Burnley are in crisis with manager Sean Dyche and chairman Mike Garlick's relationship having severely deteriorated and the club’s drastic need for new signings thrown into turmoil by the prospect of a takeover.
Two rival bidders are competing to take ownership of the Lancashire club but the timing of a potential buyout is wreaking havoc with attempts to strengthen a threadbare squad before the close of the transfer window in less than three weeks’ time.
Senior sources have told Telegraph Sport that:
- The relationship between Dyche and Garlick, once one of the closest manager-chairman dynamics in the top flight, has soured to the point where they now talk far less frequently
- Two American consortiums are battling to win control of Burnley but uncertainty over the future of the club has complicated recruitment plans
- Burnley remain hopeful of making at least a couple of signings before the close of the window on Oct 5 but first team players are worried about the lack of reinforcements
- Six senior players - Jack Cork, Ashley Westwood, Robbie Brady, Matt Lowton, Kevin Long and Phil Bardsley - are out of contract next summer and the club face a battle to keep some of them.
Burnley have yet to make a significant signing ahead of their opening Premier League match at Leicester on Sunday, despite losing Jeff Hendrick, Aaron Lennon and Joe Hart at the end of last season. The club have been linked with the Mainz and Sweden attacking midfielder, Robin Quaison, but there are growing fears about the forthcoming campaign with just 18 senior outfield players on the club’s books.
To compound matters, three of those players - captain Ben Mee, midfielder Cork and forward Ashley Barnes - are expected to miss the Leicester game through injury and Burnley face a battle to keep centre-half James Tarkowski, who is wanted by West Ham and Leicester.
For years, Burnley have been one of the country’s best run clubs and, for the past four seasons, they have punched considerably above their weight thanks to Dyche’s impressive management and eye for untapped talent.
They finished 10th last term, equalling their Premier League record haul of 54 points from 2017/18, when they came seventh and qualified for Europe for the first time for 51 years.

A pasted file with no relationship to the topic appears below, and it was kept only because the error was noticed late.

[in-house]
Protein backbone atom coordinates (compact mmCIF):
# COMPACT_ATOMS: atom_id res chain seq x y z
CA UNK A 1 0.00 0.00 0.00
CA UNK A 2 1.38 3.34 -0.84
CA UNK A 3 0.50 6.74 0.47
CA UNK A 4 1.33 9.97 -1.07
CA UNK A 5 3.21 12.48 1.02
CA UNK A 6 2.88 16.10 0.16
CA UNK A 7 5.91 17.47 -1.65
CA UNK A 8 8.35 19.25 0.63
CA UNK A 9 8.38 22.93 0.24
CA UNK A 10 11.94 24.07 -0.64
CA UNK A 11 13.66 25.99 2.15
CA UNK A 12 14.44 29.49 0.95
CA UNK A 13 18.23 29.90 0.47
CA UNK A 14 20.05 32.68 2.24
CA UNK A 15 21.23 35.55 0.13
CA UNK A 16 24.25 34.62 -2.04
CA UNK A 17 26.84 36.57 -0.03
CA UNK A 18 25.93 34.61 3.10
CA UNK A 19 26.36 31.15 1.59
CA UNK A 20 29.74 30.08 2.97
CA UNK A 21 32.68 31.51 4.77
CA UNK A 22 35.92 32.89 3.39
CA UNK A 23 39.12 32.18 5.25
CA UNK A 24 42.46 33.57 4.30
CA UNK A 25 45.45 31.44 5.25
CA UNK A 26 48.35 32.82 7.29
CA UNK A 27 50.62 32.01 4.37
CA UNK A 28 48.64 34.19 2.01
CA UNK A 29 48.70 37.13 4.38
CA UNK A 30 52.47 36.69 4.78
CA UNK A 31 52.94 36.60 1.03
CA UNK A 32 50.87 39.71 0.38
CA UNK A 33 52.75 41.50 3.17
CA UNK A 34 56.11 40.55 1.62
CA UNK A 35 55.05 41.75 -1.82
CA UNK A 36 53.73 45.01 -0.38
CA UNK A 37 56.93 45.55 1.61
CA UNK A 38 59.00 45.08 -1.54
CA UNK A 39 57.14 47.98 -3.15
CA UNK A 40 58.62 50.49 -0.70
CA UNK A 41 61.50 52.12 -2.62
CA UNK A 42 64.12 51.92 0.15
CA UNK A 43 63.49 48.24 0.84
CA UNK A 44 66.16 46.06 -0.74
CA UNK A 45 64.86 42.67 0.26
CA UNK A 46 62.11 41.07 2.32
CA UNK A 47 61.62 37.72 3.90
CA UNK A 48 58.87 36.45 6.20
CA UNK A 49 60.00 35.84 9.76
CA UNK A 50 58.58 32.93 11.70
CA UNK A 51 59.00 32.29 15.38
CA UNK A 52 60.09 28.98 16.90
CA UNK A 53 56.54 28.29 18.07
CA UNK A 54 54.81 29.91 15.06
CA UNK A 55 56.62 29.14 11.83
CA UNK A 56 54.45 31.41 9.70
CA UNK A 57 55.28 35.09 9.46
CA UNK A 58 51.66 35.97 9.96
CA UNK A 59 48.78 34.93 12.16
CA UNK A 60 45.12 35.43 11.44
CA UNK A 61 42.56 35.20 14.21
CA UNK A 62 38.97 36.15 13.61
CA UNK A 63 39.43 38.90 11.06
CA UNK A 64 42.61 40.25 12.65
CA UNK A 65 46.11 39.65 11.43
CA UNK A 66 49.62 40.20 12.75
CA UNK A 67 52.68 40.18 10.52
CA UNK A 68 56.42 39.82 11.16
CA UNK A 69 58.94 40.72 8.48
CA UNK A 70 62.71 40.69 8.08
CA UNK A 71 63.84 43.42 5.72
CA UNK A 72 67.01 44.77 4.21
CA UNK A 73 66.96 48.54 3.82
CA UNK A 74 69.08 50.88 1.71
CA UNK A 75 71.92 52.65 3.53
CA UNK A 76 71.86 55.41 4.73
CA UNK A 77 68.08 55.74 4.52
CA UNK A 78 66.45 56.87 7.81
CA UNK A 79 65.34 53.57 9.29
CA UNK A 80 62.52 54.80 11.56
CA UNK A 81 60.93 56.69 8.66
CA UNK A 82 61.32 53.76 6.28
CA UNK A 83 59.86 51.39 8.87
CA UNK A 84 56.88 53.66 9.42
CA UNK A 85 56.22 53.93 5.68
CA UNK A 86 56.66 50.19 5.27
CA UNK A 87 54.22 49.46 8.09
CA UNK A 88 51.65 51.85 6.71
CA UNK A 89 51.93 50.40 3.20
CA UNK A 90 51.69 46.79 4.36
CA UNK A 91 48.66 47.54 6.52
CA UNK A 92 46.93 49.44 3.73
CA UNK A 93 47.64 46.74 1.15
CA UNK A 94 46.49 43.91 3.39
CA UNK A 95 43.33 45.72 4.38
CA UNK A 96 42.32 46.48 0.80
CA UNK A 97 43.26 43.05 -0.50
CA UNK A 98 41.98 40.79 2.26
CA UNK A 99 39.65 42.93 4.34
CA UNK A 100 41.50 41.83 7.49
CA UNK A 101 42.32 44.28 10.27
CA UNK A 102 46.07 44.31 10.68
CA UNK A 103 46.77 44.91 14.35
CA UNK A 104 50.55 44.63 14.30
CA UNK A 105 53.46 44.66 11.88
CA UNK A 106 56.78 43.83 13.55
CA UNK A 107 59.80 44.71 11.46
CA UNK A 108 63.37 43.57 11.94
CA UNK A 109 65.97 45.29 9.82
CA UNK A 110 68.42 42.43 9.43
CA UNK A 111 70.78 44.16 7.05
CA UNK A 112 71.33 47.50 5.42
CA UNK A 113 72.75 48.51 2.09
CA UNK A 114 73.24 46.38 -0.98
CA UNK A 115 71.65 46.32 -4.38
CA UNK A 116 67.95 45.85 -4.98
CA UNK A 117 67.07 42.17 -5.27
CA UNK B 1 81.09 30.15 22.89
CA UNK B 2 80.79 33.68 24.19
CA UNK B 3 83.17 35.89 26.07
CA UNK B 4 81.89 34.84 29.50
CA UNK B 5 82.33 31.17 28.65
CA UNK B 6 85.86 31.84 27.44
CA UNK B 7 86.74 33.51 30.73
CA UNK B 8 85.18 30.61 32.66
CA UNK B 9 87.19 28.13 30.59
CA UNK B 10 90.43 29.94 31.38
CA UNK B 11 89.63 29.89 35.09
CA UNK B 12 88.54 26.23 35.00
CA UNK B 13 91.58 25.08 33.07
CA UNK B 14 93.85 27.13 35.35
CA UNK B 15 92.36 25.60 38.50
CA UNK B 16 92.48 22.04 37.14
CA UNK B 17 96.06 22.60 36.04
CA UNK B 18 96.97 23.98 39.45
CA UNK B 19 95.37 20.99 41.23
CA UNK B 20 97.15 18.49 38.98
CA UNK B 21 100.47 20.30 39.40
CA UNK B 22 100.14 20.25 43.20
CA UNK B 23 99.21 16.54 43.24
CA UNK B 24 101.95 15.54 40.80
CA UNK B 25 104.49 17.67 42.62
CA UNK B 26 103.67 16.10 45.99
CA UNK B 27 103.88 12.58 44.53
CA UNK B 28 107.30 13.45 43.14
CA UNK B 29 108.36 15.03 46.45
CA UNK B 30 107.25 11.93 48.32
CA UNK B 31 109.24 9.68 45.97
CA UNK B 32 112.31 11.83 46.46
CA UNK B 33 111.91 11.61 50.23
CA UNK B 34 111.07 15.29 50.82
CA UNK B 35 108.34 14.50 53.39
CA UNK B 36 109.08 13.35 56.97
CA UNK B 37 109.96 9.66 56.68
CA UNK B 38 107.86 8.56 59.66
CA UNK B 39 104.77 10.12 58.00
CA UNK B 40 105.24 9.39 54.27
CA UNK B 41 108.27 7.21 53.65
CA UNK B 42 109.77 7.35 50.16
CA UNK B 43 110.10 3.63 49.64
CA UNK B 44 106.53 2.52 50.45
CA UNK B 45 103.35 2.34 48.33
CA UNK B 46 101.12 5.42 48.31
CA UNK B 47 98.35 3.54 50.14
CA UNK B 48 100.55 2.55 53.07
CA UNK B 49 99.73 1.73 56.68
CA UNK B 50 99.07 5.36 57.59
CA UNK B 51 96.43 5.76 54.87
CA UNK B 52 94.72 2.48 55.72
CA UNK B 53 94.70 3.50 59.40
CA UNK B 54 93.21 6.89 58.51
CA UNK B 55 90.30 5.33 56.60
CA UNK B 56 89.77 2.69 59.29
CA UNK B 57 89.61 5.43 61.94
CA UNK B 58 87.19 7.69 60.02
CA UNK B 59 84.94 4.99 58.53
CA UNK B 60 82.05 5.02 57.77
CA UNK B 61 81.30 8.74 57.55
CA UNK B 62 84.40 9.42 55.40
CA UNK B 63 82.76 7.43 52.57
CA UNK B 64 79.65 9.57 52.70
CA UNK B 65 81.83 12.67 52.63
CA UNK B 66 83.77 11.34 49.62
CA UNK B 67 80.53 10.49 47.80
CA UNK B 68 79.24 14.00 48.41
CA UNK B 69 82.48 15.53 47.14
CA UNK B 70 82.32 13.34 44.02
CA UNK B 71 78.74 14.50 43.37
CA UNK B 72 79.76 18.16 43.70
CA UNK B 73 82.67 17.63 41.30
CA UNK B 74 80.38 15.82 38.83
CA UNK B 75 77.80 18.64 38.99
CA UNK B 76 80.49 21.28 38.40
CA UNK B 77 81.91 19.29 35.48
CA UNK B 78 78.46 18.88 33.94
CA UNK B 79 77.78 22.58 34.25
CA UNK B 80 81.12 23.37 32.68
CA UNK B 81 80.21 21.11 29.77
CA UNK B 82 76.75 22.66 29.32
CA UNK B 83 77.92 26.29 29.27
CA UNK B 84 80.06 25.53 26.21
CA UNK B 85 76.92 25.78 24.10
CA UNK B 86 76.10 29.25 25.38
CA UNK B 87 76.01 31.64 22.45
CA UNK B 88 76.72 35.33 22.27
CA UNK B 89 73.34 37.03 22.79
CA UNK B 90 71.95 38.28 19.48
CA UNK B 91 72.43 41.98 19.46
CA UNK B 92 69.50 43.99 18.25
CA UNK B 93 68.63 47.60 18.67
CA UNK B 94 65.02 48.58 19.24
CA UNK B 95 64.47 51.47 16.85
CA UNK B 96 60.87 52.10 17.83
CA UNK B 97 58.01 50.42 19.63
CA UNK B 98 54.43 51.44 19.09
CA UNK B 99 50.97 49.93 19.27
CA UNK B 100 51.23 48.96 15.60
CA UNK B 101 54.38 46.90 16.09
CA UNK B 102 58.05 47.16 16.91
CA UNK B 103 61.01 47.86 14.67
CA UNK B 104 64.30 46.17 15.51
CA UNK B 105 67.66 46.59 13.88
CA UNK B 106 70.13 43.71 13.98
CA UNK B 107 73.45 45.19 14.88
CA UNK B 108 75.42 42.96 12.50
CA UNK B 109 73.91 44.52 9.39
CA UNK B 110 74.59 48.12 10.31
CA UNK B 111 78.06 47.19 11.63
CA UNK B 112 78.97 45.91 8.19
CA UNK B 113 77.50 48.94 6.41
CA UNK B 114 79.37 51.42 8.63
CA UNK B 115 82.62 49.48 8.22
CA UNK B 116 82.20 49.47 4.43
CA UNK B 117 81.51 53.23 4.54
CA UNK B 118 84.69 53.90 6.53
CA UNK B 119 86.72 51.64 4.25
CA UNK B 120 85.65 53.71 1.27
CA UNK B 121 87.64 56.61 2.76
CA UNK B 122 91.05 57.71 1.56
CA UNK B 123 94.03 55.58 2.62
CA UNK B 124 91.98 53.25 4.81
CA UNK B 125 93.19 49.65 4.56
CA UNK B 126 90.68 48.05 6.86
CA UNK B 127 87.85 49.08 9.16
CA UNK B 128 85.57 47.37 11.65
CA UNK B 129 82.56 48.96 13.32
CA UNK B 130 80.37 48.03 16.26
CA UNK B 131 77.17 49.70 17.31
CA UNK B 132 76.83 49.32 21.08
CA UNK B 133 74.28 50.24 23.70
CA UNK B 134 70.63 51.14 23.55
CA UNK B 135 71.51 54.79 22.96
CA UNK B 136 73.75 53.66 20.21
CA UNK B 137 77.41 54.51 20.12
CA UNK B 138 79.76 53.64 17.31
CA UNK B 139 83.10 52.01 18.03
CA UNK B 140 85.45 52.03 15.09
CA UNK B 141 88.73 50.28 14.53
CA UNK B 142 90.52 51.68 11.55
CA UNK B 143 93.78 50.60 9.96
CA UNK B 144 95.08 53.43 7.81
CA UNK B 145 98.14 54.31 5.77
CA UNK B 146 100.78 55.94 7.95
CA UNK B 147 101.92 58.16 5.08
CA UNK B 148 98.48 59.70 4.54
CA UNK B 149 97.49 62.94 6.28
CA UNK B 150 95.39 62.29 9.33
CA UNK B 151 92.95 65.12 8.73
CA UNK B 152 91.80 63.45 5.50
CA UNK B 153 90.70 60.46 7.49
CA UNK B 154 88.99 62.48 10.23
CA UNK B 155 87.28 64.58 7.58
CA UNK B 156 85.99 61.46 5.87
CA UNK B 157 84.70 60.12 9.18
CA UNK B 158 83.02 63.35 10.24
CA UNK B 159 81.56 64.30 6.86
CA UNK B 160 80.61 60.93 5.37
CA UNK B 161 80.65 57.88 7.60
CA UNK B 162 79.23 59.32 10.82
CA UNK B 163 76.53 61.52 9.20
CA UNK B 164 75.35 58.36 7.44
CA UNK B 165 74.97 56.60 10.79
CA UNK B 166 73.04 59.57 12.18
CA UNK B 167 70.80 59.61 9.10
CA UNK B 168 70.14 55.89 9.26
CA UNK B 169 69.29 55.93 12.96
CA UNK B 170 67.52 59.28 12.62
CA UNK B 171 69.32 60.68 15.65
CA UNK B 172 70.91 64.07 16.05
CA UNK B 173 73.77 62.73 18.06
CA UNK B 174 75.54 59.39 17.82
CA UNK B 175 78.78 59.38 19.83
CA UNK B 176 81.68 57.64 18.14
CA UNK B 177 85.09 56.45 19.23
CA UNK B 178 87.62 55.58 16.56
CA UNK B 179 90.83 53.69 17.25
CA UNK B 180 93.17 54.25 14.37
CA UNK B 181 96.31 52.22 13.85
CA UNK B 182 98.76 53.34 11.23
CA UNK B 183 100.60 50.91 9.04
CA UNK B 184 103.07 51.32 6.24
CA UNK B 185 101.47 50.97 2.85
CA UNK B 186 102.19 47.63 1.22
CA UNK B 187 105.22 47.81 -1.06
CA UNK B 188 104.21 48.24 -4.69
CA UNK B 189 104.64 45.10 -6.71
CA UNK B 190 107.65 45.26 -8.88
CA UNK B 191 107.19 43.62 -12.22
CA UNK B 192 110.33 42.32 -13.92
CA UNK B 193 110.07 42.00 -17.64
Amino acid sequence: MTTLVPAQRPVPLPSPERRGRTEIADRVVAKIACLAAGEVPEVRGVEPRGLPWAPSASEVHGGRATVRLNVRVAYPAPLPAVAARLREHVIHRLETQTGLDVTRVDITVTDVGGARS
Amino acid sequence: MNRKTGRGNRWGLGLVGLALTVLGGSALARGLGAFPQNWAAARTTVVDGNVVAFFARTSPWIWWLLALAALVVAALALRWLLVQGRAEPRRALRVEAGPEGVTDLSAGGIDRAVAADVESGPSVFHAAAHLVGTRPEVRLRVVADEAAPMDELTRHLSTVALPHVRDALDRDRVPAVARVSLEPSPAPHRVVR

But problems have been mounting behind the scenes at Turf Moor for some time.
After years spent unearthing hidden talents, from Tarkowski to goalkeeper Nick Pope, Dyche had hoped for increased investment in the playing squad this summer by targeting more established players.
Yet Garlick has appeared reluctant to alter the model that has worked so well for the club under his watch, a position that seems to have been hardened during talks over a prospective sale. Sources claim that this, in turn, has deepened tensions with the manager.
It has left Burnley in a state of limbo and a position where they are unable to compete for some of the players pursued by rivals such as Sheffield United, Aston Villa and Newcastle United.
For example, winger Ryan Fraser joined Newcastle on a free transfer from Bournemouth last week but his mooted £100,000 a week wage demands meant he was never even an option for Burnley, whose top earners are on around half of that sum.
Similarly, the highest fee Burnley have ever paid for a player is £15m - the cost of signing Chris Wood and Ben Gibson from Leeds United and Middlesbrough respectively. Villa, by contrast, have just signed forward Ollie Watkins for £28m after a stand-out season with Brentford in the Championship - a deal Burnley could never have countenanced.
Dyche publicly struggled to conceal his frustration at the situation when the Premier League resumed in June, and hit out at the club's failure to extend the contracts of players whose original deals were due to expire at the end of that month.
"We have let contracts run a long way down unfortunately," he said. "It is with the chairman now and I will wait and see what the chairman does with it because I am not in that loop."
Senior players are also known to have raised their growing concerns with the manager.
Dyche's exasperation is understood to have only increased in subsequent months as he faces the prospect of again being asked to work wonders on a meagre budget with a thin, ageing squad. “The main difficulty is finance, it has always been difficult here,” Dyche said this week. “It’s a challenge, we know that, the group needs reinforcements as we’ve lost players at the end of lockdown, good players who have served the club well. We are looking but it is not an easy situation when you are looking at the finances.”
Dyche had warned the club for two years about the perils of running down players’ contracts and is worried about a repeat with the likes of Cork, 31, and Westwood, 30, loyal servants and key assets who warrant improved contracts and who would be expensive to replace.
With two years left on his own contract, which is worth £3.5million annually including bonuses, Dyche seems unlikely to be going anywhere unless a club comes in for his services but it remains to be seen what changes a potential takeover would bring about.